Posted on February 2, 2018.

Dr. Doug Posey  


With Super Bowl Sunday looming, there’s a story, the source of which I don’t recall (but I found a version on a clean joke site online), that serves as a nice illustration of the topic at hand. It goes like this,

A man receives a free ticket to the Super Bowl from his company. Unfortunately, when he arrives at the stadium he realizes the seat is in the last row in the corner of the stadium...he is closer to the Goodyear Blimp than the field!

About halfway through the first quarter he notices an empty seat 10 rows off the field right on the 50 yard line. He decides to take a chance and makes his way through the stadium around the security guards to the empty seat.

As he sits down, he asks the gentleman sitting next to him, "Excuse me, is anyone sitting here?" The man replies “No." Now, very excited to be in such a great seat for the game, he again inquires of the man next to him, "This is incredible! Who in their right mind would have a seat like this at the Super Bowl and not use it?"

The man replies, "Well, actually, the seat belongs to me, I was supposed to come with my wife, but she passed away. This is the first Super Bowl we haven't been together since we got married in 1967." "Well, that's terribly sad. But still, couldn't you find someone to take the seat? A relative or close friend?" "No," the man replied, "they're all at the funeral.”

The fact that a fan would forego his spouse’s funeral for a seat at the Super Bowl sounds so preposterous it’s hilarious, but tempered a bit by the fact that Super Bowl Sunday is one of the least attended worship services of the year! It unfortunately rivals Father’s Day in low attendance. Both, of course, being regrettable stats.

I know one young associate pastor who had his first preaching opportunity on a Super Bowl Sunday. Afterward, he attended a Super Bowl gathering with a bunch of his church buddies, spouses and families. None of them knew he had preached that morning, because they weren’t there. Their focus was on the other object of American adoration for that first Sunday in February.

Imagine the apostle Paul, keeping the same priorities he had prior to his encounter with Christ. Picture him attempting to continue doing the same things he did before his Damascus road experience, only now he claimed to be a Christ follower. As a Pharisee, he would have been distracted with excelling in keeping the letter of the Law. Striving to appear righteous before men would have been a top priority for Paul, if he hadn’t given Christ His rightful place. Saul of Tarsus would have been rigid in his eating habits, making sure he was strictly kosher. He would have been demanding circumcision for new Gentile believers.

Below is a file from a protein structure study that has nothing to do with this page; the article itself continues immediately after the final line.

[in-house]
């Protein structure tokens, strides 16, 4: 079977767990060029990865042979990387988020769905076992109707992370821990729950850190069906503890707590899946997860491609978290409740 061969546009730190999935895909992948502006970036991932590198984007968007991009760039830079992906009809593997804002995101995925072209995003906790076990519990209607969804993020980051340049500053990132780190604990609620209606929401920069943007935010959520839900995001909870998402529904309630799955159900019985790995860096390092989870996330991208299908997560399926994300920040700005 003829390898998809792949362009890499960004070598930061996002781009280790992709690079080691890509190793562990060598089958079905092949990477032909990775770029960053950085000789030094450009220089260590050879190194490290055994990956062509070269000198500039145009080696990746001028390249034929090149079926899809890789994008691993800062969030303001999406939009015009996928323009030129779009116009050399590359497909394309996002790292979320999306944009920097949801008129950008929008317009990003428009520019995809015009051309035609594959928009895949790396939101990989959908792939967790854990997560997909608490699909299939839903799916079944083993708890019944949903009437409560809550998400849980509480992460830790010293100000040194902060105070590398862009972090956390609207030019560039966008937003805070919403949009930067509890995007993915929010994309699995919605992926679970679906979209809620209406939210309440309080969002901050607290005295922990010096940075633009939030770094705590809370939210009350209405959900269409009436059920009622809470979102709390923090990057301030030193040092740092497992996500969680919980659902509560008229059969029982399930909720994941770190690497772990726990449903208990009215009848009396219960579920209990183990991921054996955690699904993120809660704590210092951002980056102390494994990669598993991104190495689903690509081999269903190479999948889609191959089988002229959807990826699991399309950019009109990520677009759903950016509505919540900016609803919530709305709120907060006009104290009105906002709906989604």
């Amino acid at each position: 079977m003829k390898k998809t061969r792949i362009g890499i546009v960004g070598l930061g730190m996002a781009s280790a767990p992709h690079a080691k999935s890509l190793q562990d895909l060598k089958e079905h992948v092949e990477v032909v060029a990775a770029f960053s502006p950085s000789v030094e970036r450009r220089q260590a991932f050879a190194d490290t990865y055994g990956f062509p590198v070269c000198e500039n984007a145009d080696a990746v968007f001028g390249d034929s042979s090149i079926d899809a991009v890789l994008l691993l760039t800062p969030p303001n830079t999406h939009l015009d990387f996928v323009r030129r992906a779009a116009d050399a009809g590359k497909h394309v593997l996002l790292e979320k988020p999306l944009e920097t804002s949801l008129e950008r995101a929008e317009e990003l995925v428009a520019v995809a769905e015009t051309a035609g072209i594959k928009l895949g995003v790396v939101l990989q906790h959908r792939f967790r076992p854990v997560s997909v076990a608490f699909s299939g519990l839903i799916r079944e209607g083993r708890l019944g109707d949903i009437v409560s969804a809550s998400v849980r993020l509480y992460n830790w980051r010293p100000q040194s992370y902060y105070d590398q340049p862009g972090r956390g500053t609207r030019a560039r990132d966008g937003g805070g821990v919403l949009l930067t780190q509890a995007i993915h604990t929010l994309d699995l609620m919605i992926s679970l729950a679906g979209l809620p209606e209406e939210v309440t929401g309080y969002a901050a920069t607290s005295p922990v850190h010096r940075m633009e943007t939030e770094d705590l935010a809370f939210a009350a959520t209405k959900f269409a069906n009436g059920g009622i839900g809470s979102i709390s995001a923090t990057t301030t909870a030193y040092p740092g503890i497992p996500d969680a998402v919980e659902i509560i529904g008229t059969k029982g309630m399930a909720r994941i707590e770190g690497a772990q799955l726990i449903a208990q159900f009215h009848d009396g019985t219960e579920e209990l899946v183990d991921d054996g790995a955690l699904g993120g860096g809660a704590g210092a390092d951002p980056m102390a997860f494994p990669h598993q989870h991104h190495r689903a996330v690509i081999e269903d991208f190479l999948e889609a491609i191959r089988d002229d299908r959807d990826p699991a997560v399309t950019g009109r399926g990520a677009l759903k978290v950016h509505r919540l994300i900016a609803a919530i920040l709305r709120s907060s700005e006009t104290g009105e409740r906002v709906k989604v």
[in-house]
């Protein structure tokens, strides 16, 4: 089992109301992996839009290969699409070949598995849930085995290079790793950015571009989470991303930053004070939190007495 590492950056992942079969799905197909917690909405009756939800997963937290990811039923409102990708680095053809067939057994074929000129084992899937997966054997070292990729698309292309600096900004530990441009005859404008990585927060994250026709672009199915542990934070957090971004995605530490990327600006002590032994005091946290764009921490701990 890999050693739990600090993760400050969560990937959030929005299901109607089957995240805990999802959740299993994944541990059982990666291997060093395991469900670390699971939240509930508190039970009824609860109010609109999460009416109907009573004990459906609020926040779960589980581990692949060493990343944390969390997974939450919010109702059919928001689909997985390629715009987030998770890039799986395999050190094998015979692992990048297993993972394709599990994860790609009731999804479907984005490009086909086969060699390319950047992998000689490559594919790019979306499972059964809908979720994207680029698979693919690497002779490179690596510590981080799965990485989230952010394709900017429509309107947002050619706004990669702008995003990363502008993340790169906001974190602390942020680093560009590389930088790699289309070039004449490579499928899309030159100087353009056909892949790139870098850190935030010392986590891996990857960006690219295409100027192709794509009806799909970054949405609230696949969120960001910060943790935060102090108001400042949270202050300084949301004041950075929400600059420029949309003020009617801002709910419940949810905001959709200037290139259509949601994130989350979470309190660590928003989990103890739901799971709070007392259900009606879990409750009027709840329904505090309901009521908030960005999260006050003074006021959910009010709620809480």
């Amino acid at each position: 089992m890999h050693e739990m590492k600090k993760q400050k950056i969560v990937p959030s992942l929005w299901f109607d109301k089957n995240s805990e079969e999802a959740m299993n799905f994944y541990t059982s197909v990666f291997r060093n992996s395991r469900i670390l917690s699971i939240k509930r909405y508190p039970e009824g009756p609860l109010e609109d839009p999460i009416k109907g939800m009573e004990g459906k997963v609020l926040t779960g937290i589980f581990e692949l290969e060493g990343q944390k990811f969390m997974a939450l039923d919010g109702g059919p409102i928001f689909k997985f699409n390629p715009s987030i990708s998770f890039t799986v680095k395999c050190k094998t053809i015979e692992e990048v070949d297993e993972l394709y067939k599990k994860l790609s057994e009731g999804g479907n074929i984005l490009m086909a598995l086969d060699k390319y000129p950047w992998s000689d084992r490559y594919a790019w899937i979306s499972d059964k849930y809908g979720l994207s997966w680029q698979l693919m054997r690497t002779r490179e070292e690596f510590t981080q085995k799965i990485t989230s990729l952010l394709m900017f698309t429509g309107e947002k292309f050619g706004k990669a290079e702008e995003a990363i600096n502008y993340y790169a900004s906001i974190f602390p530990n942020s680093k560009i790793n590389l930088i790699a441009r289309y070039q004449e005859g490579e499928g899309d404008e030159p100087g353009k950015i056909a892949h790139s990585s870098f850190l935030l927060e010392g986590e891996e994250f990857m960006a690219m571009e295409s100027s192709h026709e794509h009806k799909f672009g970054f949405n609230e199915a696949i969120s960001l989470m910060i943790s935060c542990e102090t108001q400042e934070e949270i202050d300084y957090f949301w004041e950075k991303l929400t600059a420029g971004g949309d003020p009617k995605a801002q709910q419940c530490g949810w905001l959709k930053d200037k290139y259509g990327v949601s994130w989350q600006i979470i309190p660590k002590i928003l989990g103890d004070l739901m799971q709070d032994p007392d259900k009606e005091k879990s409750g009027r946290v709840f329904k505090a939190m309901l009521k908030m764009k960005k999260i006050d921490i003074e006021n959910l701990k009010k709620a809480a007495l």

The whole thing about grace vs. law in Galatians and Romans, well that was a far cry from what he was used to. In fact, he would have been so distracted with being a good Jew, while claiming he belonged to Christ, we likely wouldn’t have had most of the epistles of the New Testament, or the churches planted throughout places like Asia Minor. If Paul hadn’t left behind his former life and what as so important to him then, he would have faded into obscurity. So much good theology, gone. Church history, changed forever. But, thankfully, Christ was superior for Paul; superior to all else.

That’s the theme specifically of the letter to the Hebrews. The writer of this letter to the Hebrews made it clear that everything Jews, like Paul, would have held in such high esteem for religious practice took a back seat to Jesus. All their heroes like David, the prophets and Moses—Jesus is superior! Angels are special, they have great powers, Jesus is better! Even the Law itself, Jesus fulfilled it, He supersedes it. In our lives He should supersede everything. 

Enjoy the Super Bowl—the nachos, the big screen action, the commercials, the fellowship, the half-time show, but not by forsaking the gathering of believers at church!

“…I count all things to be loss in view of the surpassing value of knowing Christ Jesus my Lord, for whom I have suffered the loss of all things, and count them but rubbish so that I may gain Christ” —PHILIPPIANS 3:8